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New York Times hit piece on Trump and NATO exposes alliance as outdated and obsolete (Video)

The Duran Quick Take: Episode 61.

Alex Christoforou

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RT CrossTalk host Peter Lavelle and The Duran’s Alex Christoforou take a quick look at the New York Times hit piece citing anonymous sources, with information that the U.S. President dared to question NATO’s viability.

Propaganda rag, the NYT, launched its latest presidential smear aimed at discrediting Trump and provoking the establishment, warmonger left into more impeachment – Twenty-fifth Amendment talking points.

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Via The American Conservative


The New York Times scored a serious scoop when it revealed on Monday that President Trump had questioned in governmental conversations—on more than one occasion, apparently—America’s membership in NATO. Unfortunately the paper then slipped into its typical mode of nostrum journalism. My Webster’s New World Dictionary defines “nostrum” as “quack medicine” entailing “exaggerated claims.” Here we had quack journalism executed in behalf of quack diplomacy.

The central exaggerated claim is contained in the first sentence, in which it is averred that NATO had “deterred Soviet and Russian aggression for 70 years.” This is wrong, as can be seen through just a spare amount of history.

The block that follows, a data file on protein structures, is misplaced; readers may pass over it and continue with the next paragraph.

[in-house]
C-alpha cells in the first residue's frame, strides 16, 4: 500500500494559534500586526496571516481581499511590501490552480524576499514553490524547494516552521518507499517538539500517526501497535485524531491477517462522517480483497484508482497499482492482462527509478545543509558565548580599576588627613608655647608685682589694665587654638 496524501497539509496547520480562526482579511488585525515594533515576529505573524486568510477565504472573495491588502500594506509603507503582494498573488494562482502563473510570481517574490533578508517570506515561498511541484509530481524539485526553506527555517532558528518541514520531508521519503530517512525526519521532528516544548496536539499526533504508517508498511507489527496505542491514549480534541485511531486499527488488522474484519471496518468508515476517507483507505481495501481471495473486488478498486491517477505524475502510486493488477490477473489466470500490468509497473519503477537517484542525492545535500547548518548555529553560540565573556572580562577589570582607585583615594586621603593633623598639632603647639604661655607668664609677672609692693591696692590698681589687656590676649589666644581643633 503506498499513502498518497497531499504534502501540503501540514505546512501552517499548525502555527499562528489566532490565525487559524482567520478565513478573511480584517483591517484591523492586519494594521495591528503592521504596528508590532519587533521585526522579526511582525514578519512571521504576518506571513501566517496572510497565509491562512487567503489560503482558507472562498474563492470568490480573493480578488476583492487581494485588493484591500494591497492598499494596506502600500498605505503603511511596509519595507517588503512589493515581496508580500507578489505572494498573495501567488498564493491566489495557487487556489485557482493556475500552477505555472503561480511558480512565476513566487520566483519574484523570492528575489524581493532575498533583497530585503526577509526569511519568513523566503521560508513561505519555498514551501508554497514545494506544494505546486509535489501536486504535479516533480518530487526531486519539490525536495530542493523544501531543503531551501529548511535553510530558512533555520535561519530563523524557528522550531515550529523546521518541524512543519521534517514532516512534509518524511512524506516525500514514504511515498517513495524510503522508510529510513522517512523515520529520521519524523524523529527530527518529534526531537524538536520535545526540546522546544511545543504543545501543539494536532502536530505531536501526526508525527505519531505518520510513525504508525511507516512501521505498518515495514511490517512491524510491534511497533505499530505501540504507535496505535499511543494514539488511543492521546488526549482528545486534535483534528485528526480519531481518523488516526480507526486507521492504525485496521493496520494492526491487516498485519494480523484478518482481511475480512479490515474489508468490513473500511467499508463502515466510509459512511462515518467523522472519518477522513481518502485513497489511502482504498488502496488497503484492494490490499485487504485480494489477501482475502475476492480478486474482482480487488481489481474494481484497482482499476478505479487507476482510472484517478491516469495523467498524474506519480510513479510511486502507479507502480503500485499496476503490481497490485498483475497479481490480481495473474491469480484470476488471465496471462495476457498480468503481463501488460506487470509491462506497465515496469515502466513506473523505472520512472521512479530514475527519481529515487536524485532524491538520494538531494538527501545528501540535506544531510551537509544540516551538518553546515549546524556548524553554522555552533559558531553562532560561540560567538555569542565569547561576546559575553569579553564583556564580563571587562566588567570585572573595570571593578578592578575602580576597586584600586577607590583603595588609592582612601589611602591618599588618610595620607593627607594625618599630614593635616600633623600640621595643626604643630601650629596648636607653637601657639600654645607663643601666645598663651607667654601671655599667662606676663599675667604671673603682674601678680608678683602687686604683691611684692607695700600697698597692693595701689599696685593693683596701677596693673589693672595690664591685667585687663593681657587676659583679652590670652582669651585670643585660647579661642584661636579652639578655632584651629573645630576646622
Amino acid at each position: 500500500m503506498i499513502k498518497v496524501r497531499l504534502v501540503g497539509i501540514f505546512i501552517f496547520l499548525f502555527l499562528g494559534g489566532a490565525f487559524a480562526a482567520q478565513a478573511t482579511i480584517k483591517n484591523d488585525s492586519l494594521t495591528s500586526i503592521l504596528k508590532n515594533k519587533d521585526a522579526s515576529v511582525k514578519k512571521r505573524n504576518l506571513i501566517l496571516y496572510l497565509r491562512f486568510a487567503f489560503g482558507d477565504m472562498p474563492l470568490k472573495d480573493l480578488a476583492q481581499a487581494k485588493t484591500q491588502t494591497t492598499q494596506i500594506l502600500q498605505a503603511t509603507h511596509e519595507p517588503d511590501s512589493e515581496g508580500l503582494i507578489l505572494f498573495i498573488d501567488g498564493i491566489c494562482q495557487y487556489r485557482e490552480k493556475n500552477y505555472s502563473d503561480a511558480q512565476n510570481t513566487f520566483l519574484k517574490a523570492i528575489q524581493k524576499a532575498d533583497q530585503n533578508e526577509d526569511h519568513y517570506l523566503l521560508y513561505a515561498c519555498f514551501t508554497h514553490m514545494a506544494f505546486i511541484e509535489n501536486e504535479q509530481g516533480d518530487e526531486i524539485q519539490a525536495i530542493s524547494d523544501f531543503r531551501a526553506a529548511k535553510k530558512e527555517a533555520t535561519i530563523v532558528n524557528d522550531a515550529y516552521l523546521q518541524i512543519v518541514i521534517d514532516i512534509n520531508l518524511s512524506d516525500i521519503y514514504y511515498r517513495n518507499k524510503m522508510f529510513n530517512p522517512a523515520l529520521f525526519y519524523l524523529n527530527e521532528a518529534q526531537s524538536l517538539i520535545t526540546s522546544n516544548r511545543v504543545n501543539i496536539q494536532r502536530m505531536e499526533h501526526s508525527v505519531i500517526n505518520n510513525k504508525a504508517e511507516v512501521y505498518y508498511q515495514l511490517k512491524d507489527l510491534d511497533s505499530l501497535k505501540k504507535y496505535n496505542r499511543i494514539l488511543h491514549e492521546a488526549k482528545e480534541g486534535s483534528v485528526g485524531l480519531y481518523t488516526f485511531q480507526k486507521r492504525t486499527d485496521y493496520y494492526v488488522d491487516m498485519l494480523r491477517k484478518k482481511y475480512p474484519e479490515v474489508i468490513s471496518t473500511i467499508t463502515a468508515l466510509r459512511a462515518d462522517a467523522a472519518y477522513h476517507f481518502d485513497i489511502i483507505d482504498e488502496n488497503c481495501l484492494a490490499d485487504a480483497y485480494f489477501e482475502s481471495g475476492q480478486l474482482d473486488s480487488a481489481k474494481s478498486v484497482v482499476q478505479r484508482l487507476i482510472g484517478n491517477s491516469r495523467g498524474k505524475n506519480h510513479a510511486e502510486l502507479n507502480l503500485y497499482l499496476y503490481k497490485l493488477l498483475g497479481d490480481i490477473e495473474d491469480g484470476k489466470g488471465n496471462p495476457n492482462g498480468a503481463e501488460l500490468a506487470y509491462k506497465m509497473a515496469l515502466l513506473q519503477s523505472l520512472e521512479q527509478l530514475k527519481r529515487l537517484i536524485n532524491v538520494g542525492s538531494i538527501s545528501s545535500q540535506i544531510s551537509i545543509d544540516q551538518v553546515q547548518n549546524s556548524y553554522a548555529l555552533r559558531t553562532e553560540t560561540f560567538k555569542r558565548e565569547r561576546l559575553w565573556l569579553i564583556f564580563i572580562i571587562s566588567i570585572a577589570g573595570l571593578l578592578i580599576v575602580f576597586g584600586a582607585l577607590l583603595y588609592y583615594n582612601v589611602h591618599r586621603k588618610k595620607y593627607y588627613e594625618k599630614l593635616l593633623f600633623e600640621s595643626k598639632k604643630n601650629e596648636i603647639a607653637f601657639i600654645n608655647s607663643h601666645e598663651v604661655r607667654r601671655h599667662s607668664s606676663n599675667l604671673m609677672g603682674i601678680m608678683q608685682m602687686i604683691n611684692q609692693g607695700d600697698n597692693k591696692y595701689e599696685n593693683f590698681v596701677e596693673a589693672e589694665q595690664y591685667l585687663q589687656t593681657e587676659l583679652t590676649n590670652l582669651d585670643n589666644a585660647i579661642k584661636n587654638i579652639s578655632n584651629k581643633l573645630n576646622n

True, NATO saved Europe from the menace of Russian Bolshevism. But it did so not over 70 years but over 40 years—from 1949 to 1989. That’s when the Soviet Union had 1.3 million Soviet and client-state troops poised on Western Europe’s doorstep, positioned for an invasion of Europe through the lowlands of Germany’s Fulda Gap.

How was this possible? It was possible because Joseph Stalin had pushed his armies farther and farther into the West as the German Wehrmacht collapsed at the end of World War II. In doing so, and in the process capturing nearly all of Eastern Europe, he ensured that the Soviets had no Western enemies within a thousand miles of Leningrad or within 1,200 miles of Moscow. This vast territory represented not only security for the Russian motherland (which enjoys no natural geographical barriers to deter invasion from the West) but also a potent staging area for an invasion of Western Europe.